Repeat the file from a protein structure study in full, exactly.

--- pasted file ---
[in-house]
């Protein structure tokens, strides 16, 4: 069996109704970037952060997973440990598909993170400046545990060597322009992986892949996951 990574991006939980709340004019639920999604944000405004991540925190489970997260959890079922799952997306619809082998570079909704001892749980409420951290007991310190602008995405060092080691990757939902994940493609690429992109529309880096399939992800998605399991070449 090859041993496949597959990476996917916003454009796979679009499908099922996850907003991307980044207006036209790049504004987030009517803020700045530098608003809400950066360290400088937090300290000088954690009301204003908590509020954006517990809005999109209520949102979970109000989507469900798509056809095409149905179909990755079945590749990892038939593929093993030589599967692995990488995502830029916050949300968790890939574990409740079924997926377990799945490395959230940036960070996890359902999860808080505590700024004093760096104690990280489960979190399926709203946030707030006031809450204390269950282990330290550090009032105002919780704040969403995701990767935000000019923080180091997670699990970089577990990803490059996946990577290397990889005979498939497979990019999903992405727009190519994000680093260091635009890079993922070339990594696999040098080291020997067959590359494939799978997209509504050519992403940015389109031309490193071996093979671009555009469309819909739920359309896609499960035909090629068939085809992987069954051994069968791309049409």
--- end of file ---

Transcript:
[in-house]
């Protein structure tokens, strides 16, 4: 069996109704970037952060997973440990598909993170400046545990060597322009992986892949996951 990574991006939980709340004019639920999604944000405004991540925190489970997260959890079922799952997306619809082998570079909704001892749980409420951290007991310190602008995405060092080691990757939902994940493609690429992109529309880096399939992800998605399991070449 090859041993496949597959990476996917916003454009796979679009499908099922996850907003991307980044207006036209790049504004987030009517803020700045530098608003809400950066360290400088937090300290000088954690009301204003908590509020954006517990809005999109209520949102979970109000989507469900798509056809095409149905179909990755079945590749990892038939593929093993030589599967692995990488995502830029916050949300968790890939574990409740079924997926377990799945490395959230940036960070996890359902999860808080505590700024004093760096104690990280489960979190399926709203946030707030006031809450204390269950282990330290550090009032105002919780704040969403995701990767935000000019923080180091997670699990970089577990990803490059996946990577290397990889005979498939497979990019999903992405727009190519994000680093260091635009890079993922070339990594696999040098080291020997067959590359494939799978997209509504050519992403940015389109031309490193071996093979671009555009469309819909739920359309896609499960035909090629068939085809992987069954051994069968791309049409």